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-MIKE- wrote:

Height: standing? sitting? For standing, sufficient to work at without bending more than minimally
Depth: as deep as possible and still let you reach stuff. The higher the counter, the less depth; for example, if a bench/counter were chest high the depth couldn't be much more than the length of your arm from armpit to wrist.
Conventions: kitchen counter, 36" high, 25" wide lavatory, 30-32" high, 16-24" wide desk, 28-30" high, 24-36" wide
My experiences
I find 36" too low for kitchen counters, made all of ours 37 1/2. I'm 5'8", wife is 5'2" and that height is good for both of us.
Lavatories of 30-32" high are an abomination IMO, made ours 37 1/2 too. We no longer have to bend but the bowl needs to be as far forward as possible.
All my shop work tables/benches are also 37 1/2. Like you, I have a table against a wall; it is 24" deep, 72" wide and has 3 tiers of drawers; all drawers on the same level are the same height so I can pull out drawers and stash stuff on them temporarily...freshly painted boards, for example.
I also have two tables that are 37 1/2 x 48 x 12. Each has provision for storing clamps. I do most of my work on them, all my assembly. Each is on casters so I can move them to have a 12 x 96 or 48 x 48 contiguous surface. I can also move them to use them in conjunction with other tables/benches.
Next time I make a pair, I'm going to rig a way to vary the height of the working surface...perhaps just by flopping the table 90 degrees, perhaps by having the tops adjustable vertically. Probably the latter. In either case, I'll have to build something else for clamps, been meaning to do it anyway :)
I have a couple of pieces of low loop commercial carpet that I put on the tables when sanding; helps keep stuff from slipping and also from being dented by a wood chip or any other way. The next tables will also incorporate a roller under the top to store the pieces of carpet. There will also be rollers for pieces of visqueen so I can cover the laminate tops when gluing.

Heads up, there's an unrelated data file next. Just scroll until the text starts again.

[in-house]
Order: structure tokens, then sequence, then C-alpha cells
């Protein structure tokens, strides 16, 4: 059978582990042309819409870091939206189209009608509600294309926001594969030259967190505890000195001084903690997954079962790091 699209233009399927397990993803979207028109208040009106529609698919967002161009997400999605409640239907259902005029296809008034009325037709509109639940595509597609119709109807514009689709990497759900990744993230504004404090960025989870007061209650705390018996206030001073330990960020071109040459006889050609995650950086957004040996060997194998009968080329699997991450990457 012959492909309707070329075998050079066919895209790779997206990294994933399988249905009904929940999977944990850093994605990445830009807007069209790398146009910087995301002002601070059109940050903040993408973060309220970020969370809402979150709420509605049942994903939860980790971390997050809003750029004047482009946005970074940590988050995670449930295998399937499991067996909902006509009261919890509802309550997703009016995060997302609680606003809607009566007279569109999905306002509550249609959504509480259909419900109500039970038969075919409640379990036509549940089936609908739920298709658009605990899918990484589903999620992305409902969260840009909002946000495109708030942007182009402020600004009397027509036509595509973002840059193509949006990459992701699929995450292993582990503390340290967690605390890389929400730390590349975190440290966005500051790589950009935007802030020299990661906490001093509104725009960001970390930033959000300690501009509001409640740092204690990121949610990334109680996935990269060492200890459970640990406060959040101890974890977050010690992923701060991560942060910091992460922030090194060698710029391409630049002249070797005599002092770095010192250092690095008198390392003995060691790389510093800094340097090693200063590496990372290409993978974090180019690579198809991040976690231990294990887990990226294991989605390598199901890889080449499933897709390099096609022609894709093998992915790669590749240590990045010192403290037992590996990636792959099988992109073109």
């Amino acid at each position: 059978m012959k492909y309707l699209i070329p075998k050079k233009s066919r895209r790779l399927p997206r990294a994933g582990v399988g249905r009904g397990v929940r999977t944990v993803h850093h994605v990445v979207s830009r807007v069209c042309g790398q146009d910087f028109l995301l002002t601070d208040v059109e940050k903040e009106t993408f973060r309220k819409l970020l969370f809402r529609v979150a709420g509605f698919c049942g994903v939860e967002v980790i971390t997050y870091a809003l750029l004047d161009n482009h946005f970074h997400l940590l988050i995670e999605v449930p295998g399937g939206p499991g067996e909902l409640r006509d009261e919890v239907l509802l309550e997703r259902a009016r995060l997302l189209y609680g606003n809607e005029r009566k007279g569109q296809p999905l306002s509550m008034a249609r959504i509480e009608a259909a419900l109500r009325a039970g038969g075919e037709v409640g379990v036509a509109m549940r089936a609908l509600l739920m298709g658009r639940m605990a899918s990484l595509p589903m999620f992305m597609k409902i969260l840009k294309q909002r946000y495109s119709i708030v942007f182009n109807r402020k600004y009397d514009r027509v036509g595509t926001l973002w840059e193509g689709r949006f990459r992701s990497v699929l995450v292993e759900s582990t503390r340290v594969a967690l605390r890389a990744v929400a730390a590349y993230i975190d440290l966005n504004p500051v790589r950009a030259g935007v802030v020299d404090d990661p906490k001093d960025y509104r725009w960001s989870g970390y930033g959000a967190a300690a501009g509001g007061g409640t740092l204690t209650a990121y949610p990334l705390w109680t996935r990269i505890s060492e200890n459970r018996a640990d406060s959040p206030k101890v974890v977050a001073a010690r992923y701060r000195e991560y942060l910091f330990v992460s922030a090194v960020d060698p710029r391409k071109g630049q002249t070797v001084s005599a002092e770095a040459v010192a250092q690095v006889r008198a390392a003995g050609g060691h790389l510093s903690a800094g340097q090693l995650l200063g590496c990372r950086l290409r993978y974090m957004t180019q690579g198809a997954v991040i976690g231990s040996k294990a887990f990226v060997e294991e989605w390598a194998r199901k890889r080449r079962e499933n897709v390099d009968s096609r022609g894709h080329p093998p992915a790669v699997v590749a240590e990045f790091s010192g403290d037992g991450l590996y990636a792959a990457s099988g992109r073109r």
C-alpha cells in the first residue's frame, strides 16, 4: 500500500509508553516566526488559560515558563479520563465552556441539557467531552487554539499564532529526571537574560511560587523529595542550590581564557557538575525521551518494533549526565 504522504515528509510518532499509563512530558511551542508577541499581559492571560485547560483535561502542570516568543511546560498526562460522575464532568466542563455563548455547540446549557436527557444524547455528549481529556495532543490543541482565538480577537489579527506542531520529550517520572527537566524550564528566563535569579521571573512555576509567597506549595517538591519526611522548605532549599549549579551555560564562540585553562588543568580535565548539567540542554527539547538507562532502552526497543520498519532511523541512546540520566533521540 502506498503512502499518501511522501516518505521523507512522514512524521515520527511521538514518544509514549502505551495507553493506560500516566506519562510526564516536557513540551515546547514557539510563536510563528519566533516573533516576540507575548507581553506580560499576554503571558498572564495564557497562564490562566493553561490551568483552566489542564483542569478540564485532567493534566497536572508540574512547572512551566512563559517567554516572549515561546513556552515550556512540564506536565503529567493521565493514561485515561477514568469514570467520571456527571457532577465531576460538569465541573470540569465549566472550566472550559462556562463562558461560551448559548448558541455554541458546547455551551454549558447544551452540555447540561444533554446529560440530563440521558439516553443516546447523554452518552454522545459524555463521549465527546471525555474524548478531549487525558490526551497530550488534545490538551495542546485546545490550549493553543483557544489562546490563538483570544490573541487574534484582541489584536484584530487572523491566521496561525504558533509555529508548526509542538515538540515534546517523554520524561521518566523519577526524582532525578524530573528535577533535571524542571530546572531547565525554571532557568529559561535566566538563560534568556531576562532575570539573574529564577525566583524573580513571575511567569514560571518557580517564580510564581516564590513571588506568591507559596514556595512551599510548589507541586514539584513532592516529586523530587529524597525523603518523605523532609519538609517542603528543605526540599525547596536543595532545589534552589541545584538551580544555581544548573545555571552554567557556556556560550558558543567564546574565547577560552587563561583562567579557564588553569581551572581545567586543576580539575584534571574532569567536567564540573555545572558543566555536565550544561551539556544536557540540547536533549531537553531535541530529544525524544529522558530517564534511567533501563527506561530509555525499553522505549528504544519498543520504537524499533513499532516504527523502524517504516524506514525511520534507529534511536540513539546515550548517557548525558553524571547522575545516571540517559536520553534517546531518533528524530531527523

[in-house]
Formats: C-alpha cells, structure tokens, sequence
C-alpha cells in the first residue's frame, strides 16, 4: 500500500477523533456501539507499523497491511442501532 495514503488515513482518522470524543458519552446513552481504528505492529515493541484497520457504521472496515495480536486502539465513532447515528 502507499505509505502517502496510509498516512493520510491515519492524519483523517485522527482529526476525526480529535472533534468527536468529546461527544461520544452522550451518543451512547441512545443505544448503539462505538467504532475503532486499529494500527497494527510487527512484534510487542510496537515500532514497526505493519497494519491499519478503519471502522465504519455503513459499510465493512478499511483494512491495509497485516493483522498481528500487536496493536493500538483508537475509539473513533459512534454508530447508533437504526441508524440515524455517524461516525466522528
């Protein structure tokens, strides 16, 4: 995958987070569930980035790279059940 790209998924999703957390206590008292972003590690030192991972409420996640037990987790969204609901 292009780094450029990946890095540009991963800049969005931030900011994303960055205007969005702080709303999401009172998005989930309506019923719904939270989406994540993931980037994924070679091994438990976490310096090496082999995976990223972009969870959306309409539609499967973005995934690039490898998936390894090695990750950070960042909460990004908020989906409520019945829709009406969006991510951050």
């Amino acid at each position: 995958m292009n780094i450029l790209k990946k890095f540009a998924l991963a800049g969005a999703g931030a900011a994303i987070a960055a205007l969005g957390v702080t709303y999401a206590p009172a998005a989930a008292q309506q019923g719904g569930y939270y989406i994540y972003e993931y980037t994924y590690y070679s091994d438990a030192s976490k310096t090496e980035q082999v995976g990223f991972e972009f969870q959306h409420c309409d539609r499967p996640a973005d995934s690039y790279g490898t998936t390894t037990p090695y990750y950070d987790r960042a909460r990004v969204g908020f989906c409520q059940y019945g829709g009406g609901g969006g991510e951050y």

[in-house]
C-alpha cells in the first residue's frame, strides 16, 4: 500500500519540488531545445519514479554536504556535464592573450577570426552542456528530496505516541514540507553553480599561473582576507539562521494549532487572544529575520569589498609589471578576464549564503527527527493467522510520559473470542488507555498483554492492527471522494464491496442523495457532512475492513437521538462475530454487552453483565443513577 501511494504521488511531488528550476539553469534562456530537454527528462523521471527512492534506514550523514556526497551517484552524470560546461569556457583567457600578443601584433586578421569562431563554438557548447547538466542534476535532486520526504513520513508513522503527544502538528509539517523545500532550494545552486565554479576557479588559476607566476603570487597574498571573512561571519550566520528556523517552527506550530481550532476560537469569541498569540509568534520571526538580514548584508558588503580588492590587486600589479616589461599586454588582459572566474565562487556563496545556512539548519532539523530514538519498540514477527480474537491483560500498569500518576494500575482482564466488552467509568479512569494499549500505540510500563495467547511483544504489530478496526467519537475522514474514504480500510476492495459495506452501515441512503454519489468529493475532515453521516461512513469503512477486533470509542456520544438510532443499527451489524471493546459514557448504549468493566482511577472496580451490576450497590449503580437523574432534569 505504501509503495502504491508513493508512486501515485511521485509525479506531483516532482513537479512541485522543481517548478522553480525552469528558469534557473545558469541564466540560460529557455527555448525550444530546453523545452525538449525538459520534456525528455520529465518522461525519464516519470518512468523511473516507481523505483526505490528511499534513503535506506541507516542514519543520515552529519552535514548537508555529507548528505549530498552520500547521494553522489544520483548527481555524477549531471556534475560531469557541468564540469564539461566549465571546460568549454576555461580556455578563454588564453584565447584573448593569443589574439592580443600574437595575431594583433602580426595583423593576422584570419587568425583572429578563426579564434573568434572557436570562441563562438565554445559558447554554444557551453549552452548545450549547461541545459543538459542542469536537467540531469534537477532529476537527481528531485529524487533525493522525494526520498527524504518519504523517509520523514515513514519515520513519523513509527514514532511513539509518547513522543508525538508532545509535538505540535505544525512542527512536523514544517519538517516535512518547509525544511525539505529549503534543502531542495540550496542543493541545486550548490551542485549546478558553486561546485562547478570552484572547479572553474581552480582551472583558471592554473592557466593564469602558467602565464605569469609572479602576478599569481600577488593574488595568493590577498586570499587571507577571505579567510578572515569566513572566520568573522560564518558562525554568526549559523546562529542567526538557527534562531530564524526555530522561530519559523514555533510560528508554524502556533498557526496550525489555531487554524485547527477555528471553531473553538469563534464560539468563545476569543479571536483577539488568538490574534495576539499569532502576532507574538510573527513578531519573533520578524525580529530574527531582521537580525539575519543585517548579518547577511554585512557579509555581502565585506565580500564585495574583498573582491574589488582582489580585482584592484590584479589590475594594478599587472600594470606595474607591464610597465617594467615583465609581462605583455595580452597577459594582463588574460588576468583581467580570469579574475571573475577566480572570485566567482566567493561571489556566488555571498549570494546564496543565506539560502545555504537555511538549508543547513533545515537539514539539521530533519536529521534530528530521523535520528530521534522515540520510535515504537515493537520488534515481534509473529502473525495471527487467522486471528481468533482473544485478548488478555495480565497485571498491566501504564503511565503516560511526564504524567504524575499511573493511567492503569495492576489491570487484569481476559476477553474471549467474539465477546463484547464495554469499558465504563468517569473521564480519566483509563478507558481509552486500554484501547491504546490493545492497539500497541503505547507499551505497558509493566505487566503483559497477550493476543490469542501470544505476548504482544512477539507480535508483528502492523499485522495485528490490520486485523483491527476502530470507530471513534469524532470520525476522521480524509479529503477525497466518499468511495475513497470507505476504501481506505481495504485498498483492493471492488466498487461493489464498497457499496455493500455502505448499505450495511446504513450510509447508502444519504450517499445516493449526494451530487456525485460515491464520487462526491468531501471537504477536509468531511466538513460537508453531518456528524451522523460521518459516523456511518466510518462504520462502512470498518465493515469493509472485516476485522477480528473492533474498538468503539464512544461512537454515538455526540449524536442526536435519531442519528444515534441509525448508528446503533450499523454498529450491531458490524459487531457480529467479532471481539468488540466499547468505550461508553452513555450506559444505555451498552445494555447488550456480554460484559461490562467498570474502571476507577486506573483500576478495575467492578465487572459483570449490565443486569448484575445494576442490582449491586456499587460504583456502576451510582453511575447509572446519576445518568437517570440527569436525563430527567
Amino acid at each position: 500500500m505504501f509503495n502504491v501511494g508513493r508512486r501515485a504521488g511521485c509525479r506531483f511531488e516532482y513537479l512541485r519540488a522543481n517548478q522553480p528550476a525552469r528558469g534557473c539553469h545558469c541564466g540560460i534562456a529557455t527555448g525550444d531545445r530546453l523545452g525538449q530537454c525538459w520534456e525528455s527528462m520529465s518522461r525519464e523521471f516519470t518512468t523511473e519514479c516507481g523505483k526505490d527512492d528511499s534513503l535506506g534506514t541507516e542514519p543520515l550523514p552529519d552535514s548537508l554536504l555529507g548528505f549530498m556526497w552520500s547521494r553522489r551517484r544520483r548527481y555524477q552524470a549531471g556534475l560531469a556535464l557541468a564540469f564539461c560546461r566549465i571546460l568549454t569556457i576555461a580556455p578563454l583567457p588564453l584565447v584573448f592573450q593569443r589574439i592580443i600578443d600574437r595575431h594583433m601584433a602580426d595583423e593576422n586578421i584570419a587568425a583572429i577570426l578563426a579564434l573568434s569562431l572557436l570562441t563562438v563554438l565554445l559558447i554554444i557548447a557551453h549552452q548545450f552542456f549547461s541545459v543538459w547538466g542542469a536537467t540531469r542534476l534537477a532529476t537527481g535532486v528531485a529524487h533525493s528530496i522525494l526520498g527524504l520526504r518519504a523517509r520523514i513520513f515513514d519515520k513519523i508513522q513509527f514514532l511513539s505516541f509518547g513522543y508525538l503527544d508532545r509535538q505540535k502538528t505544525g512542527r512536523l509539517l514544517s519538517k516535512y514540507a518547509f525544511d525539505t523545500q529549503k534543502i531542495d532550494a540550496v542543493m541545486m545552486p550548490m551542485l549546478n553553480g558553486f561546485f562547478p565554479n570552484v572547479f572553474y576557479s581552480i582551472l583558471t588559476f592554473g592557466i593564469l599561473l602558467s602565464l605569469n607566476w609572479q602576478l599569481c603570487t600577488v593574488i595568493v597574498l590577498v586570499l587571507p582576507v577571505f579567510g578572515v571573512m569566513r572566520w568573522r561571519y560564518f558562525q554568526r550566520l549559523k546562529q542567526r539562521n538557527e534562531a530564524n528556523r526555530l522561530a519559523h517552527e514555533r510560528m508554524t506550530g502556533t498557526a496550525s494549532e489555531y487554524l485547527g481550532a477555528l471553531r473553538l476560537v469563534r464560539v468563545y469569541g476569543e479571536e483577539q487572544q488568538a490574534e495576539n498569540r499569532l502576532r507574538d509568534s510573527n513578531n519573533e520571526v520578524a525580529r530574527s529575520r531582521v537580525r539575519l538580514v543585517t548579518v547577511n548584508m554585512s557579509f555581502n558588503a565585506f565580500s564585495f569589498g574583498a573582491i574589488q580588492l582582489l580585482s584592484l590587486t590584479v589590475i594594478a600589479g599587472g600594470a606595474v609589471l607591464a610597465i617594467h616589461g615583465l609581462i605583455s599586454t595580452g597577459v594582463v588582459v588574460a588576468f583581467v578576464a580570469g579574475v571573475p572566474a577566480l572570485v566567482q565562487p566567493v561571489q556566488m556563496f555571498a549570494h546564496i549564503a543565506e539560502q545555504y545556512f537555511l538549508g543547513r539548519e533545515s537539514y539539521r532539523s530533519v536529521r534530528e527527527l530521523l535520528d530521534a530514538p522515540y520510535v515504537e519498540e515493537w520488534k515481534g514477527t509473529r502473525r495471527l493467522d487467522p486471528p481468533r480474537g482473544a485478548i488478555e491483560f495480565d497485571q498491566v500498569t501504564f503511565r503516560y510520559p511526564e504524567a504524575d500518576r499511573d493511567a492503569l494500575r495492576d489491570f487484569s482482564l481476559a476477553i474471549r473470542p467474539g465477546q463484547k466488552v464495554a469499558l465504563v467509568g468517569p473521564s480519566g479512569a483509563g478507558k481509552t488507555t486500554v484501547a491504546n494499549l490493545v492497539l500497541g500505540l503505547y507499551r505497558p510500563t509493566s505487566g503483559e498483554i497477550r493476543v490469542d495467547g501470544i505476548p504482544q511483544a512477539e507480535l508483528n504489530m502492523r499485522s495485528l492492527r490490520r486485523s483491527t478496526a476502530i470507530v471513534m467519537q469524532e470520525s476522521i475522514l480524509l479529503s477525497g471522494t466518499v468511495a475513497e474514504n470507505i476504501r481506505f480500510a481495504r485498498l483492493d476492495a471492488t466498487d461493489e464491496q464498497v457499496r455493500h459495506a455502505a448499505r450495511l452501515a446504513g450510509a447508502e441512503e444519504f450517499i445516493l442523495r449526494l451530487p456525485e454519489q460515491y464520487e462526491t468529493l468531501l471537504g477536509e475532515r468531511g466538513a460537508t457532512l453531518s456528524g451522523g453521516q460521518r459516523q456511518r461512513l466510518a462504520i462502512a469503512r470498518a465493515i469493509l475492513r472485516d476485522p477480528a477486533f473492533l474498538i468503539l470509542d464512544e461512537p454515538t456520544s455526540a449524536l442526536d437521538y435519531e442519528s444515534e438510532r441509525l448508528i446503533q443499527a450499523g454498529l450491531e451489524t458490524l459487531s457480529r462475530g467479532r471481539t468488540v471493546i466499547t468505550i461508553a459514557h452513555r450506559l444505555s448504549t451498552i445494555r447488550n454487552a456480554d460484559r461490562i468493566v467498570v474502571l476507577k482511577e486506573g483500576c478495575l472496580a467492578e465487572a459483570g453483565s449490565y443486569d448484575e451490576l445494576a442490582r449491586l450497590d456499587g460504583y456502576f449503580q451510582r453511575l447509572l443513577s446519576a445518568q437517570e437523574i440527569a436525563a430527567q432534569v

--

dadiOH
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On 10/27/11 7:17 AM, dadiOH wrote:

What about lying on the ground. I think we need to cover that. :-p
Thanks... I'm leaning towards higher than lower. And I agree with you about vanities.
--

-MIKE-

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My workbench is based on an idea in Popular Science or maybe Popular Mechanics from the early 60s. It is 37" high, and 48 inches square, unusual I know, but it gives me 4 sides that I can work on, and a lot of bench room for bulky stuff. Under it are 2 banks of drawers and 2 cupboards with 4 sets of shelves between the drawers and cupboards. There is also 4 electric outlets, one on each side. It has worked well for me for 35 years. It knocks down for moving so it will fit through a door.
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In "Record's" book on planes etc., (I wish I had the original but it was borrowed from the library and bits photocopied) it recomends a height of 2'6" to 2'8" depending on the worker. It really depends on what you find comfortable. I am 5'8" and my bench is 2'8", I find it a comfortable working height.
Front to back they recomend 2' minimum, 2'9" a "useful" width.
The front board of the top should be of 2 to 2.1/2" well seasoned Birch or Beech, 12" or so wide. The back part of the top, which forms the well, can be of red deal 1" thick.
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Stuart Winsor

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wrote:

What is "red deal", Stuart?
-- Learning to ignore things is one of the great paths to inner peace. -- Robert J. Sawyer
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I am quoting from the book but I believe it is also known as Scots pine
http://en.wikipedia.org/wiki/Scots_Pine
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Stuart Winsor

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wrote:

Huh! I've heard the term before, once or twice, but never found out what it is until now. Thanks.
Pineywood is pineywood to me.
-- Learning to ignore things is one of the great paths to inner peace. -- Robert J. Sawyer
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I've found my table saw height to be quite effective for a bench (it's really an infeed table that gets used as a bench...)
Reach in distance should be no more than 30". If you've got an old door available, you could mock up a bench using that.
Puckdropper
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Really depends on what you're going to do with it. If used for gluing or assembly of furniture, place it in the center of the shop.

Center of room, or at least 3' from wall.

From standing height, you should be able to place your flat palm on the bench. For planing, make it a bit higher, for assembly, a bit lower.
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I'll tell you what I have. Free standing bench, access from all sides, can walk completely around it. 2 feet and one half inch wide. 7 feet and two inches long. 38 inches high. Bit high for hand planing. Good for power tool work since the work is up in the air. Haven't put the drawers underneath yet.

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Indeed. Japanese workbench = pair of 6 x 6's. Appropriate "vise" = the carpenter's feet.